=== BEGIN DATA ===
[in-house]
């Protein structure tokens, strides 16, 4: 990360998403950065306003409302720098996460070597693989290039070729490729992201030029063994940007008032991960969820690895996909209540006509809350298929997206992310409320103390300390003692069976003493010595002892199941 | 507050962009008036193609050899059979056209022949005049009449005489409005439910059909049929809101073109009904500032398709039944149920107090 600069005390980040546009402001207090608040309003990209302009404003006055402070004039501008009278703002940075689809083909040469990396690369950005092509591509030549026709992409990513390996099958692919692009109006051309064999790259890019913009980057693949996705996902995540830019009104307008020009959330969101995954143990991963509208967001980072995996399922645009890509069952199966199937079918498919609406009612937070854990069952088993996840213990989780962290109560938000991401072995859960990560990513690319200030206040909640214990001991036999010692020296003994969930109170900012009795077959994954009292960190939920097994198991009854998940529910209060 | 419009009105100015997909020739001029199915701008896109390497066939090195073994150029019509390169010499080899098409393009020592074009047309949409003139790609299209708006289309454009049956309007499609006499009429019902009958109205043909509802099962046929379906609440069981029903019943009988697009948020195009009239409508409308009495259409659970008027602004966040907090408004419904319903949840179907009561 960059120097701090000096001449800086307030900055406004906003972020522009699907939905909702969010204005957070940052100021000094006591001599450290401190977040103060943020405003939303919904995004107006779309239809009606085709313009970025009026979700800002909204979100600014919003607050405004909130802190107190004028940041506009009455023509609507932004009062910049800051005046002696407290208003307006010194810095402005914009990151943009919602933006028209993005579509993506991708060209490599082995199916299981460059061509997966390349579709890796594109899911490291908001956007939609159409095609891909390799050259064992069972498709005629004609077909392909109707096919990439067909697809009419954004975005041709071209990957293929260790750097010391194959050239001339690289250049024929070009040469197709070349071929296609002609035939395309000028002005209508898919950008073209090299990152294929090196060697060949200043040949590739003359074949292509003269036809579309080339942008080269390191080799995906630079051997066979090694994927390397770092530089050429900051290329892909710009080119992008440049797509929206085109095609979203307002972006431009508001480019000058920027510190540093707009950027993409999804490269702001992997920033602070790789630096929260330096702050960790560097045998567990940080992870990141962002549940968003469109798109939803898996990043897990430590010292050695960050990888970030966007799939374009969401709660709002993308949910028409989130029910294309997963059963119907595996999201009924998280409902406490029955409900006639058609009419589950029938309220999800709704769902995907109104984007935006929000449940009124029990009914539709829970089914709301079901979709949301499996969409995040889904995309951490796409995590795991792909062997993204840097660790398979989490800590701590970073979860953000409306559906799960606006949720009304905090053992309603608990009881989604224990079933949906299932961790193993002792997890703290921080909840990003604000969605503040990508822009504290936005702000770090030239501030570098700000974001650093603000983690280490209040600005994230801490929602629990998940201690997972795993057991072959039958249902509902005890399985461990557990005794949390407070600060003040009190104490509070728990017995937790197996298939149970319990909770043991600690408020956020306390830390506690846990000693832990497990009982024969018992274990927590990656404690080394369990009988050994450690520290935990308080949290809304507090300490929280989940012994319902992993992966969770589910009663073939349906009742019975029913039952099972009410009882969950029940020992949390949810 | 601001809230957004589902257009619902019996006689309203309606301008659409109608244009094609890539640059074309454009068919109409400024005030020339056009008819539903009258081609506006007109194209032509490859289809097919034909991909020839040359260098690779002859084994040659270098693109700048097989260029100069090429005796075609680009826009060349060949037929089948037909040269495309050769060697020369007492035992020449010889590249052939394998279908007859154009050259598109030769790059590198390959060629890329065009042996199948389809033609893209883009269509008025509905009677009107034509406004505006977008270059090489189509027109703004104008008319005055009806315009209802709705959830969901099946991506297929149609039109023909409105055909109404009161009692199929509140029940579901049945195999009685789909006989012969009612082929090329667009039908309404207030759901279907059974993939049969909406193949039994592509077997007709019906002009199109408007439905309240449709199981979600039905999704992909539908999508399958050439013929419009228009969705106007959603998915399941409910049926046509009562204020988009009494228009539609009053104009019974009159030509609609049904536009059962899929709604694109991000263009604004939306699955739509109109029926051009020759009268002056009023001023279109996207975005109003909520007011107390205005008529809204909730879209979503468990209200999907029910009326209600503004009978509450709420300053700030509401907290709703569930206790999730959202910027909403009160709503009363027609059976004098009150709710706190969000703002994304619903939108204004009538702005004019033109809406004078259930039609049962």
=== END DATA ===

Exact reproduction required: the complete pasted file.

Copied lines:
[in-house]
């Protein structure tokens, strides 16, 4: 990360998403950065306003409302720098996460070597693989290039070729490729992201030029063994940007008032991960969820690895996909209540006509809350298929997206992310409320103390300390003692069976003493010595002892199941 | 507050962009008036193609050899059979056209022949005049009449005489409005439910059909049929809101073109009904500032398709039944149920107090 600069005390980040546009402001207090608040309003990209302009404003006055402070004039501008009278703002940075689809083909040469990396690369950005092509591509030549026709992409990513390996099958692919692009109006051309064999790259890019913009980057693949996705996902995540830019009104307008020009959330969101995954143990991963509208967001980072995996399922645009890509069952199966199937079918498919609406009612937070854990069952088993996840213990989780962290109560938000991401072995859960990560990513690319200030206040909640214990001991036999010692020296003994969930109170900012009795077959994954009292960190939920097994198991009854998940529910209060 | 419009009105100015997909020739001029199915701008896109390497066939090195073994150029019509390169010499080899098409393009020592074009047309949409003139790609299209708006289309454009049956309007499609006499009429019902009958109205043909509802099962046929379906609440069981029903019943009988697009948020195009009239409508409308009495259409659970008027602004966040907090408004419904319903949840179907009561 960059120097701090000096001449800086307030900055406004906003972020522009699907939905909702969010204005957070940052100021000094006591001599450290401190977040103060943020405003939303919904995004107006779309239809009606085709313009970025009026979700800002909204979100600014919003607050405004909130802190107190004028940041506009009455023509609507932004009062910049800051005046002696407290208003307006010194810095402005914009990151943009919602933006028209993005579509993506991708060209490599082995199916299981460059061509997966390349579709890796594109899911490291908001956007939609159409095609891909390799050259064992069972498709005629004609077909392909109707096919990439067909697809009419954004975005041709071209990957293929260790750097010391194959050239001339690289250049024929070009040469197709070349071929296609002609035939395309000028002005209508898919950008073209090299990152294929090196060697060949200043040949590739003359074949292509003269036809579309080339942008080269390191080799995906630079051997066979090694994927390397770092530089050429900051290329892909710009080119992008440049797509929206085109095609979203307002972006431009508001480019000058920027510190540093707009950027993409999804490269702001992997920033602070790789630096929260330096702050960790560097045998567990940080992870990141962002549940968003469109798109939803898996990043897990430590010292050695960050990888970030966007799939374009969401709660709002993308949910028409989130029910294309997963059963119907595996999201009924998280409902406490029955409900006639058609009419589950029938309220999800709704769902995907109104984007935006929000449940009124029990009914539709829970089914709301079901979709949301499996969409995040889904995309951490796409995590795991792909062997993204840097660790398979989490800590701590970073979860953000409306559906799960606006949720009304905090053992309603608990009881989604224990079933949906299932961790193993002792997890703290921080909840990003604000969605503040990508822009504290936005702000770090030239501030570098700000974001650093603000983690280490209040600005994230801490929602629990998940201690997972795993057991072959039958249902509902005890399985461990557990005794949390407070600060003040009190104490509070728990017995937790197996298939149970319990909770043991600690408020956020306390830390506690846990000693832990497990009982024969018992274990927590990656404690080394369990009988050994450690520290935990308080949290809304507090300490929280989940012994319902992993992966969770589910009663073939349906009742019975029913039952099972009410009882969950029940020992949390949810 | 601001809230957004589902257009619902019996006689309203309606301008659409109608244009094609890539640059074309454009068919109409400024005030020339056009008819539903009258081609506006007109194209032509490859289809097919034909991909020839040359260098690779002859084994040659270098693109700048097989260029100069090429005796075609680009826009060349060949037929089948037909040269495309050769060697020369007492035992020449010889590249052939394998279908007859154009050259598109030769790059590198390959060629890329065009042996199948389809033609893209883009269509008025509905009677009107034509406004505006977008270059090489189509027109703004104008008319005055009806315009209802709705959830969901099946991506297929149609039109023909409105055909109404009161009692199929509140029940579901049945195999009685789909006989012969009612082929090329667009039908309404207030759901279907059974993939049969909406193949039994592509077997007709019906002009199109408007439905309240449709199981979600039905999704992909539908999508399958050439013929419009228009969705106007959603998915399941409910049926046509009562204020988009009494228009539609009053104009019974009159030509609609049904536009059962899929709604694109991000263009604004939306699955739509109109029926051009020759009268002056009023001023279109996207975005109003909520007011107390205005008529809204909730879209979503468990209200999907029910009326209600503004009978509450709420300053700030509401907290709703569930206790999730959202910027909403009160709503009363027609059976004098009150709710706190969000703002994304619903939108204004009538702005004019033109809406004078259930039609049962």